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Mar. At the twelvemonth's end,

I'll change my black gown for a faithful friend.
Long. I'll ftay with patience; but the time is long.
Mar. The liker you; few taller are so young.
Biron. Studies my lady? mistress, look on me,
Behold the window of my heart, mine eye;
What humble fuit attends thy answer there;
Impose some service on me for thy love.

Rof. Oft have I heard of you, my lord Biron,
Before I saw you; and the world's large tongue
Proclaims you for a man replete with mocks,
Full of comparisons, and wounding flouts;
Which you on all eftates will execute,
That lie within the mercy of your wit:
To weed this wormwood from your fruitful brain,
And, therewithal to win me, if you please,
(Without the which I am not to be won)
You shall this twelvemonth-term from day to day
Visit the speechlefs fick, and still converfe
With groaning wretches; and your task shall be,
With all the fierce endeavour of your wit,
T'enforce the pained impotent to fmile.

Biron. To move wild laughter in the throat of death?
It cannot be; it is impoffible:

Mirth cannot move a foul in agony.

Rof. Why, that's the way to choke a gibing spirit,
Whofe influence is begot of that loose grace,
Which shallow laughing hearers give to fools:
A jeft's profperity lies in the ear

Of him that hears it, never in the tongue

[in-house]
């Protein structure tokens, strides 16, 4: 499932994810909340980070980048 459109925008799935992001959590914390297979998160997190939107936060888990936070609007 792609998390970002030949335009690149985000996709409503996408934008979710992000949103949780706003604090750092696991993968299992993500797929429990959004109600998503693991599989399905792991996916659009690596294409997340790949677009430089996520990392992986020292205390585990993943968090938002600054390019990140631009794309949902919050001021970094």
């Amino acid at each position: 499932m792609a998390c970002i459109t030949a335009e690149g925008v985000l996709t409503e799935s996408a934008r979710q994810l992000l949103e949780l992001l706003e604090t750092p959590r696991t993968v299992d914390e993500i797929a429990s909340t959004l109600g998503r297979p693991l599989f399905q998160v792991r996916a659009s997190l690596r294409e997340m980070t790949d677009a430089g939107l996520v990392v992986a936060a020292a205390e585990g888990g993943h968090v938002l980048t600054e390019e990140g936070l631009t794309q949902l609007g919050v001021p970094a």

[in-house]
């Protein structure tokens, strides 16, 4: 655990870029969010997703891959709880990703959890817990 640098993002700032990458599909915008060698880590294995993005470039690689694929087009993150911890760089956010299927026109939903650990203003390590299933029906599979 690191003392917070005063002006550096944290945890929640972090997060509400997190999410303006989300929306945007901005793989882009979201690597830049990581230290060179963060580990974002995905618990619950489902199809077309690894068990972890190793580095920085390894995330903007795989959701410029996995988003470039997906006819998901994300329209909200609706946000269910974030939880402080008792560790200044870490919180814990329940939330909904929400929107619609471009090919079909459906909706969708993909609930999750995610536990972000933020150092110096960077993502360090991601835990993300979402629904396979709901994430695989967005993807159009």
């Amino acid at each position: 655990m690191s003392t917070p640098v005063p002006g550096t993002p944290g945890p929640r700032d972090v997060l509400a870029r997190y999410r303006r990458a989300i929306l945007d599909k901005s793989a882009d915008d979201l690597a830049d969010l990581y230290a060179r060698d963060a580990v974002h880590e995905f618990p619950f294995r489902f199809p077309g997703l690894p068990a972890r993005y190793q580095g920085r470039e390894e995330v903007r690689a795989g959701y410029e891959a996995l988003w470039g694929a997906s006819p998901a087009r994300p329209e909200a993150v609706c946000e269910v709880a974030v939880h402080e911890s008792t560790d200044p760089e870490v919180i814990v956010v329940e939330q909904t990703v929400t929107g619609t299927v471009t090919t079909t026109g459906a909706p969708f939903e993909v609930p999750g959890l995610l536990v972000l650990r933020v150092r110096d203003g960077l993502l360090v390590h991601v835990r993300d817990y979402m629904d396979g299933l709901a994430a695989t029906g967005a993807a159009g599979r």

Of him that makes it: then, if fickly ears,
Deaft with the clamours of their own dear groans,
Will hear your idle fcorns, continue then,
And I will have you, and that fault withal:
But, if they will not, throw away that spirit,

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And I shall find you empty of that fault,
Right joyful of your reformation.

Biron. A twelvemonth? well, befall what will befall,
I'll jest a twelvemonth in an hospital.

Prin. Ay, sweet my lord, and so I take my leave.

King. No, madam; we will bring you on your way.
Biron. Our wooing doth not end like an old play;
Jack hath not Fill; thefe ladies' courtesy.
Might well have made our sport a comedy.

King. Come, fir, it wants a twelvemonth and a day,
And then 'twill end.

Biron. That's too long for a play.

Enter Armado.

Arm. Sweet majesty, vouchsafe me
Prin. Was not that Hector?

[to the king.

Dum. The worthy knight of Troy.

Arm. I will kifs thy royal finger, and take leave. I am a votary; I have vow'd to Jaquenetta to hold the plough for her fweet love three years. But, most esteemed greatness, will you hear the dialogue that the two learned men have compiled, in praise of the owl and the cuckoo? it should have follow'd in the end of our fhow.

King. Call them forth quickly; we will do fo.
Arm. Holla, approach!

Enter all.

This fide is Hiems, winter:

This Ver, the fpring: the one maintain'd by the owl,
The other by the cuckoo.

Ver, begin.


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VILLE DE LYON Biblioth. du Palais des Arts

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